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Saskatchewan premier hints at easing some COVID-19 restrictions early

Premier Scott Moe said he has had discussions with Dr. Saqib Shahab, who wants to see new cases and hospitalizations stabilize before easing restrictions. Michael Bell / The Canadian Press

Saskatchewan Premier Scott Moe hinted at easing some of the current public health measures that are in place to stem the spread of COVID-19.

The current measures, including a restriction on household gatherings, are set to expire on March 19.

Read more: Saskatchewan extends COVID-19 public health measures until March 19

Moe said he has had discussions with Dr. Saqib Shahab, the province’s chief medical health officer, who wants to see new cases and hospitalizations stabilize for a few more days.

“If that occurs, we should have more to say about household restrictions, possibly by early next week,” Moe said.

“I’m asking everyone in the province to hang tight for just a few more days.”

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Read more: 91% of Saskatchewan long-term care residents receive first COVID-19 vaccine dose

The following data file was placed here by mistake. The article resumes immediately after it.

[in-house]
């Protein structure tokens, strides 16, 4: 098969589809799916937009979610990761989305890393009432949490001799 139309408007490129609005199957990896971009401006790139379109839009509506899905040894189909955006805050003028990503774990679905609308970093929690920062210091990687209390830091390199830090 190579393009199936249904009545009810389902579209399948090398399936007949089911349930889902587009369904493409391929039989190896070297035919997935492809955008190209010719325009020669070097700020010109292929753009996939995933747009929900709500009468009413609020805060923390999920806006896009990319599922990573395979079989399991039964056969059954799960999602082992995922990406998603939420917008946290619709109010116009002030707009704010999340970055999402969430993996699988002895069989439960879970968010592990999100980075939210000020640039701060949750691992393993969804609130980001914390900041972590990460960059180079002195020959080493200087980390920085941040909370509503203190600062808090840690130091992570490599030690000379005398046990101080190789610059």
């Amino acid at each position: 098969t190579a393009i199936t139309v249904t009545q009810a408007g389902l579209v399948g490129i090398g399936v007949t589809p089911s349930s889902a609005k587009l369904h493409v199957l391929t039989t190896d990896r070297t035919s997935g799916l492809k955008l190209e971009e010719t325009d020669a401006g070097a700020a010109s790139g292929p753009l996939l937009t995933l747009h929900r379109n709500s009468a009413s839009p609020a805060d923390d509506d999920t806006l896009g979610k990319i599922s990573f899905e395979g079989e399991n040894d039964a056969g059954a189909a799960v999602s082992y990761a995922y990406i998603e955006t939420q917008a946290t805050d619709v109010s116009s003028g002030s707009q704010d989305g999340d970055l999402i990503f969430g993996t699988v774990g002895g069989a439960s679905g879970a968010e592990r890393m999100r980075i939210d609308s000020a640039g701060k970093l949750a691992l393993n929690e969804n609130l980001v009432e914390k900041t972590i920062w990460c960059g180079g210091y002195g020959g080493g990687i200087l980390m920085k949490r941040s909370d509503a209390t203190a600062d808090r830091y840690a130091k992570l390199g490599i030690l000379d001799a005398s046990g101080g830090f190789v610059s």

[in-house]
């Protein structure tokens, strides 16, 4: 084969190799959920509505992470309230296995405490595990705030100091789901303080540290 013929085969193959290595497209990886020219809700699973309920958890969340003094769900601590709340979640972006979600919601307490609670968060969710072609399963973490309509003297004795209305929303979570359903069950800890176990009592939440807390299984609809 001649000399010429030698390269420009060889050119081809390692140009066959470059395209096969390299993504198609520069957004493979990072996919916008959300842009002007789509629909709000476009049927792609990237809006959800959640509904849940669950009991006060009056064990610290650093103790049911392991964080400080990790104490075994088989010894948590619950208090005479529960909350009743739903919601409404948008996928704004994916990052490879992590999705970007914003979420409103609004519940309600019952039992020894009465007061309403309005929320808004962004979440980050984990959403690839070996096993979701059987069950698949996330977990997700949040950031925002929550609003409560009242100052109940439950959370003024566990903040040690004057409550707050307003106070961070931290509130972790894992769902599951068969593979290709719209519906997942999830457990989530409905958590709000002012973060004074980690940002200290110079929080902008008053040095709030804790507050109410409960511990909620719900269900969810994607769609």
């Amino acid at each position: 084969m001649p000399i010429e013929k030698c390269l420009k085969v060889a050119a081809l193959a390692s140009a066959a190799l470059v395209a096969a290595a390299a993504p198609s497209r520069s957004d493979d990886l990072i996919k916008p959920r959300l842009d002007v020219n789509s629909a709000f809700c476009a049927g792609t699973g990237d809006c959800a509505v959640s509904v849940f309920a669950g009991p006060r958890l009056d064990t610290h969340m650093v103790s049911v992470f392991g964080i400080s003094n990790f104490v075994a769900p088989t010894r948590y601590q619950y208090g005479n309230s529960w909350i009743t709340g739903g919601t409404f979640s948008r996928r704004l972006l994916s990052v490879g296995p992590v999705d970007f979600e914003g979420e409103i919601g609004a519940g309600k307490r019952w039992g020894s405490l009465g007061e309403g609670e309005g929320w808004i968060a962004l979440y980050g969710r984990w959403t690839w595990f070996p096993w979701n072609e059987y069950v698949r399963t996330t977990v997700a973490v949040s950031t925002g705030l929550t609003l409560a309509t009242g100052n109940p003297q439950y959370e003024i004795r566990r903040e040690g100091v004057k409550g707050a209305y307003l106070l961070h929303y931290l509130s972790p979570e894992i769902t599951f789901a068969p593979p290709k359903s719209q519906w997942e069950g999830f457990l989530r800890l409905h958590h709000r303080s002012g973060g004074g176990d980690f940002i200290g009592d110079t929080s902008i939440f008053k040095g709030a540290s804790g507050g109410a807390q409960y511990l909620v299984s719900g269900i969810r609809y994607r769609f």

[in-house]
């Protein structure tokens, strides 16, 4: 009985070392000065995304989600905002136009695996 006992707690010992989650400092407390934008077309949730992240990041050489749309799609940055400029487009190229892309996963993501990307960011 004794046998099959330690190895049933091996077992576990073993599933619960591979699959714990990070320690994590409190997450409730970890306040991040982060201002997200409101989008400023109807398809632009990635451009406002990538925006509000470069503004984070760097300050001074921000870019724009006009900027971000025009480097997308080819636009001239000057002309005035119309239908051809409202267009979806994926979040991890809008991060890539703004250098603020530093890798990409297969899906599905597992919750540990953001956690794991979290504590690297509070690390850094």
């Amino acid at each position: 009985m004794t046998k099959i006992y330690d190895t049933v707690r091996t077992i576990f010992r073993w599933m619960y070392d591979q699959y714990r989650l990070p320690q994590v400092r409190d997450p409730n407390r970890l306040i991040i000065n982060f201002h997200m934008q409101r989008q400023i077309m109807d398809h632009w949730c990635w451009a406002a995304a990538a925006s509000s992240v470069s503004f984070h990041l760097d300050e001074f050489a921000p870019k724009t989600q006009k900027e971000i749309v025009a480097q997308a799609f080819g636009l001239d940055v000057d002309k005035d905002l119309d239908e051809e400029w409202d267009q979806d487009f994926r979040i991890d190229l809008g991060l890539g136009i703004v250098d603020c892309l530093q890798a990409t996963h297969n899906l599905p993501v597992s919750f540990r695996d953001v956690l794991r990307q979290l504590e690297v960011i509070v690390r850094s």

Shahab said there are metrics he is watching as he works toward his decision.

The first is the continued downward trend in daily case numbers.

“Case numbers are trending down. They are at about 11.8 per 100,000,” Shahab said.

“So we really want them to continue trending down, preferably below 10 and ideally below five.”

Read more: Saskatchewan government updates COVID-19 guidelines for sports practices

The second is testing and contact tracing. Shahab said testing is critical going forward, and while the current testing rates are good, he said they could be better.

Shahab also cautioned that people need to stay home if they have any COVID-19 symptoms.

“We’ve had a few reports that people continue to work, while symptomatic, that resulted in a work outbreak in the workplace,” he said.

“Once bubbles are allowed, we need to make sure we don’t go out and be unwell and we seek testing.”

Moe said the province is on the path back to normal as case numbers drop and more people are vaccinated.

“But we’re just not quite there yet,” he said.

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“Keep doing what you’re doing to keep yourself safe, to keep those around you safe and to keep your family safe.”

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